Parents are struggling with a new strict approach to school uniform at Eastwood Comprehensive School.
Mums and dads of pupils at the school say their teens are being punished for the ‘slightest’ of things, and have branded the new rules ‘unreasonable’.
Jonathon Spibey said his daughter, Lea Hodgkinson, had been put in isolation several times for reasons including her trousers being too tight and wearing too much make-up.
The angry dad, of South Street, said: “It’s for anything – if they are wearing a hoody instead of a jumper, if they’re wearing a necklace or a ring. Anything they can find.
“There’s kids who have had their hair dyed and they are telling them it needs to be back to their natural colour. That’s nothing to do with education what colour hair you’ve got. My daughter is a good student who gets good grades.”
But headteacher at the school Stephanie Dyce said the new rules were made to improve the standards at the school, and parents were given several months to get used to the changes before they were implemented.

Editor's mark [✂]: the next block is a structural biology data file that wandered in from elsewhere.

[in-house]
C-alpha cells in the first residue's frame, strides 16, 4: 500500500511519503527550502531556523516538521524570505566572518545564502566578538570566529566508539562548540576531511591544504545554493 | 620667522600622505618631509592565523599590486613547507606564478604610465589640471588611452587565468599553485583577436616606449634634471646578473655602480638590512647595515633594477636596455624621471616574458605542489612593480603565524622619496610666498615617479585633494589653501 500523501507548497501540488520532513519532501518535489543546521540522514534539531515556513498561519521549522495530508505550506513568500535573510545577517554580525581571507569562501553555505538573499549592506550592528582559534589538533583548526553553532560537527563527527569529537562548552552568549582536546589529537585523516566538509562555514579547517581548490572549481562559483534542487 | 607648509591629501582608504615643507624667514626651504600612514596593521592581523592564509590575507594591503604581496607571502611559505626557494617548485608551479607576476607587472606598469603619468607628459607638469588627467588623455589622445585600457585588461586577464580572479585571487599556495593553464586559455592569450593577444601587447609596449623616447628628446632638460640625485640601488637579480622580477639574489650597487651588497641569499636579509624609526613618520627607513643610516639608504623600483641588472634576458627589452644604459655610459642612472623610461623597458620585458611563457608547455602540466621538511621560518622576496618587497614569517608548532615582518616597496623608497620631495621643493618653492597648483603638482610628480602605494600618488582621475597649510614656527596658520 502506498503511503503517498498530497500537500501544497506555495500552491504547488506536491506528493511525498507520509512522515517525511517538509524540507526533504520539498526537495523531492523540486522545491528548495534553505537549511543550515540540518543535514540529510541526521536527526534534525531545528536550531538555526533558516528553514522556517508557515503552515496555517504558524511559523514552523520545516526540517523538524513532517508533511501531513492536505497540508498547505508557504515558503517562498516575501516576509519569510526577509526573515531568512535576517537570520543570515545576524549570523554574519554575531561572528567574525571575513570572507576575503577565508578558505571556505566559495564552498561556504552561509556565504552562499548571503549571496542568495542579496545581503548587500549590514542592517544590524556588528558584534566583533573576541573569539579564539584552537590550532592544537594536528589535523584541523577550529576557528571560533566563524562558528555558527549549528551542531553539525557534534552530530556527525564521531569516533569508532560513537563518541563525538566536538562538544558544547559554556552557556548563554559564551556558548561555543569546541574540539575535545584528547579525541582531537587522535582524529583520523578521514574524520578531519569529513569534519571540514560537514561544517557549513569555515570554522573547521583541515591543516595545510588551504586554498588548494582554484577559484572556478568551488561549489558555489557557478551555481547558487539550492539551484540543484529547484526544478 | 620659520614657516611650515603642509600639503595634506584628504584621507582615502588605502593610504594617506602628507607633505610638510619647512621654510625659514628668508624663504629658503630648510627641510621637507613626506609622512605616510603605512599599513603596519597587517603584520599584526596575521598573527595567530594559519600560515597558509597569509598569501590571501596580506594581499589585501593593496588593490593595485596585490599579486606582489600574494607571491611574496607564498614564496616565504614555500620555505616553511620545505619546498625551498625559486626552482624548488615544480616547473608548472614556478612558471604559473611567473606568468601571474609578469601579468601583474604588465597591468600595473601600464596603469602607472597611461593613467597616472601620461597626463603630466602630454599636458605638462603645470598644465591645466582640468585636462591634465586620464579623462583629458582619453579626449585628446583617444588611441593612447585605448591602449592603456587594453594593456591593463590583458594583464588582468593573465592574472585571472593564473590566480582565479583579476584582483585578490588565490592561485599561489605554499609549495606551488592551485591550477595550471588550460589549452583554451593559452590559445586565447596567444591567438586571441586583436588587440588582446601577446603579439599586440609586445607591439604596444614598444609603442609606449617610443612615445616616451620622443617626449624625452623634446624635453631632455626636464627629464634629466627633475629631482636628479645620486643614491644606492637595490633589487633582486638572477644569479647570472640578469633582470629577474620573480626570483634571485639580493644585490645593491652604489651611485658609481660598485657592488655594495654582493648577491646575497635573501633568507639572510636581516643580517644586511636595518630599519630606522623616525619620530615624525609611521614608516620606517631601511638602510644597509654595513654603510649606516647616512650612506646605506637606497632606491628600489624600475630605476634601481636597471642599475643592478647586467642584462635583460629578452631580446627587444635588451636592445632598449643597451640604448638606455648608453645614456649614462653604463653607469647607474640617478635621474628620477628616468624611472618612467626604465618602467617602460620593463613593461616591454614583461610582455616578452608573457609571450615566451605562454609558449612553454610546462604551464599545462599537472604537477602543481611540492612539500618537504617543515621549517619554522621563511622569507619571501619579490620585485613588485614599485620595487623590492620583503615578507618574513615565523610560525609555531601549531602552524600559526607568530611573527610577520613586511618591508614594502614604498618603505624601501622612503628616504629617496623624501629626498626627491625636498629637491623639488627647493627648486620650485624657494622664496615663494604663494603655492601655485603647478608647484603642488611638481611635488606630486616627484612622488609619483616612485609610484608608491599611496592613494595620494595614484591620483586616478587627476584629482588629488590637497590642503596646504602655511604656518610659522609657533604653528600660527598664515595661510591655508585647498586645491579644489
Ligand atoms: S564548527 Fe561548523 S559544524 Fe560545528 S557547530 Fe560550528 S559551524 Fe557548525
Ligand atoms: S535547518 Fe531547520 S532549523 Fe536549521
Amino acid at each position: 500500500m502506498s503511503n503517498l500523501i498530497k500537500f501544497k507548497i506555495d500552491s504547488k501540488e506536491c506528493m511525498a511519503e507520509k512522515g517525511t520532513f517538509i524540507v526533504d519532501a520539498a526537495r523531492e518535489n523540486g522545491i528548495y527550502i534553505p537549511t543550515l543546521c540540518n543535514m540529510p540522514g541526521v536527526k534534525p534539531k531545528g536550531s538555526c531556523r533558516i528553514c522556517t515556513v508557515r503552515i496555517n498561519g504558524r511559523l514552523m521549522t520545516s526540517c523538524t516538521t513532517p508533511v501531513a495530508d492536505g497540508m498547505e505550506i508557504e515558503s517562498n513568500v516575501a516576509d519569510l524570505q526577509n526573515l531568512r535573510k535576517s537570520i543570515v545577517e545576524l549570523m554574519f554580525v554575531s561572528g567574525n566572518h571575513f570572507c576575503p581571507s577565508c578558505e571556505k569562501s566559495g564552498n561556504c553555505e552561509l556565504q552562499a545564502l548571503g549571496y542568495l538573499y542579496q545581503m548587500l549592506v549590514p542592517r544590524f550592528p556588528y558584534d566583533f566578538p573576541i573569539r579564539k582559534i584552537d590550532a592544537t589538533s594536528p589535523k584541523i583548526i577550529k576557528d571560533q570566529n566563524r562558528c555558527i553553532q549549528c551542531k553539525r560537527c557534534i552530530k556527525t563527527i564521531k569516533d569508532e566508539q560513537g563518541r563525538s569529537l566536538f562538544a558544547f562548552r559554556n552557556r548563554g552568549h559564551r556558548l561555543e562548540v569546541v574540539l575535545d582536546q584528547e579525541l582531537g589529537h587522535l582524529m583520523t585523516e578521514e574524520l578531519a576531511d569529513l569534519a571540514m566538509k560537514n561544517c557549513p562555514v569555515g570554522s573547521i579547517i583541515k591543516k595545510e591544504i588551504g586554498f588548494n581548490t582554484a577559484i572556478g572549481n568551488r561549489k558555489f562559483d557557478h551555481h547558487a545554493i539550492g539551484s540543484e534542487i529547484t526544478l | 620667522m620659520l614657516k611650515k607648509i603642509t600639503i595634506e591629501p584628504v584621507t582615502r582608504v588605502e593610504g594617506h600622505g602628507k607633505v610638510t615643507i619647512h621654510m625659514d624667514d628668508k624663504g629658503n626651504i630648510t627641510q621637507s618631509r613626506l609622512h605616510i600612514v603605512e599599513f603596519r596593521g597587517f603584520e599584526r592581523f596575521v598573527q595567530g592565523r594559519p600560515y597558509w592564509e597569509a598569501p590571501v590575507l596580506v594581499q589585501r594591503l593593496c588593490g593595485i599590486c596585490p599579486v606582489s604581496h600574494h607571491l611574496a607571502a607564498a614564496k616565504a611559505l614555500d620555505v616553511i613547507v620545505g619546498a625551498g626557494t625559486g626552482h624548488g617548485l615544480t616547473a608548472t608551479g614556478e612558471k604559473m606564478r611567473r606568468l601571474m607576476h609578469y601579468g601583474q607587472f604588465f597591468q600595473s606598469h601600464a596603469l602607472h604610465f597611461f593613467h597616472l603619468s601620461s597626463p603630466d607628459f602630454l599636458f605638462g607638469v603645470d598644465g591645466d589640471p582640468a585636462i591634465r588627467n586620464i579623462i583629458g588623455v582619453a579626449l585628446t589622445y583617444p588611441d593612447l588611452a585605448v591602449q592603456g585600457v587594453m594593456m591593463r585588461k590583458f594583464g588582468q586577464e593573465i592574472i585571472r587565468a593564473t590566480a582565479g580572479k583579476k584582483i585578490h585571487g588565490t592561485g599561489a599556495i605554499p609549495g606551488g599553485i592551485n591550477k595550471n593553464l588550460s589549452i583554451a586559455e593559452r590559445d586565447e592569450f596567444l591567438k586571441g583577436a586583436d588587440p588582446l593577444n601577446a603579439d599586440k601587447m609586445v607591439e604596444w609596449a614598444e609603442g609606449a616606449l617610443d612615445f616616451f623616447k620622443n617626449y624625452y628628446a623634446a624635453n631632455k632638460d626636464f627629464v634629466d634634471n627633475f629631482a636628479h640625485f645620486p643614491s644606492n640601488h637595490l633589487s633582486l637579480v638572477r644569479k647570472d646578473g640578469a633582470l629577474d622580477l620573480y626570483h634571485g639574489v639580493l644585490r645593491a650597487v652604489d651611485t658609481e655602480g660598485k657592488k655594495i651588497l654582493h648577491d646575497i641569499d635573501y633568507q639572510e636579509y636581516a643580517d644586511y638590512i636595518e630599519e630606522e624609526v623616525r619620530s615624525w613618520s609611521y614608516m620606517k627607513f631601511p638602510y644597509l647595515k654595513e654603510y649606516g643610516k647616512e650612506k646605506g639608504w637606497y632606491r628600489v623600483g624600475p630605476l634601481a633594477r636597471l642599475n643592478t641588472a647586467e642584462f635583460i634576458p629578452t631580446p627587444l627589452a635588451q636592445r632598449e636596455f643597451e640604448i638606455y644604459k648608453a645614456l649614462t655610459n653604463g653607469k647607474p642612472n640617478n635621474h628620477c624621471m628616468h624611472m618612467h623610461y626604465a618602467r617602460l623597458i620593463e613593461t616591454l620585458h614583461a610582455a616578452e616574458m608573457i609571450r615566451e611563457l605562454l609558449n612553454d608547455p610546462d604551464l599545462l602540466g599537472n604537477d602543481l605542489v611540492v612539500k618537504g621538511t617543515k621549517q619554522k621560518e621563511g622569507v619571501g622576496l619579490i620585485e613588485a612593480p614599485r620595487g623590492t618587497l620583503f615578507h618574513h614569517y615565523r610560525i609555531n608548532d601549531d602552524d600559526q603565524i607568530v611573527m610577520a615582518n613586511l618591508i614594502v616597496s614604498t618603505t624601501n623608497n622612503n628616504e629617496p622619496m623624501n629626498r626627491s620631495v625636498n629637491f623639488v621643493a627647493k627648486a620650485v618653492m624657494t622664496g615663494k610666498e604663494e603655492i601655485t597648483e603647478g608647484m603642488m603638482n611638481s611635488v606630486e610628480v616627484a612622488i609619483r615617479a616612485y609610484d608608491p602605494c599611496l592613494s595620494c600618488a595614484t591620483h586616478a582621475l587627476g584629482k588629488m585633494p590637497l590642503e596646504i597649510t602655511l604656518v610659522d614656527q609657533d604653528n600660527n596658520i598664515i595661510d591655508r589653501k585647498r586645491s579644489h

The school’s under-performance last year meant help had to be called in from senior teachers working in Rushcliffe, and Ms Dyce said they were now trying to turn things around for the better and improve the school’s reputation.
“We are tightening up on standards across the school and uniform is a part of this,” she said.
“It’s all in a drive to make Eastwood the best school it can be.
“Students were given plenty of notice to sort out their uniform, and they were given clear guidance as to what it should look like.
“The majority of students have a uniform to a high standard, and it’s just a small number of students that we are now dealing with,” she said.
Another angry parent, Anthony Holmes of Lindley Street, said he had to keep his twin boys off school for a week after Christmas because he could not afford to buy them new shoes.
“They were wearing little black boots and they told them they were not sensible enough shoes.
“I had to keep them off school for a week because I couldn’t afford new ones until I got some money in.
“It’s getting beyond a joke,” he added.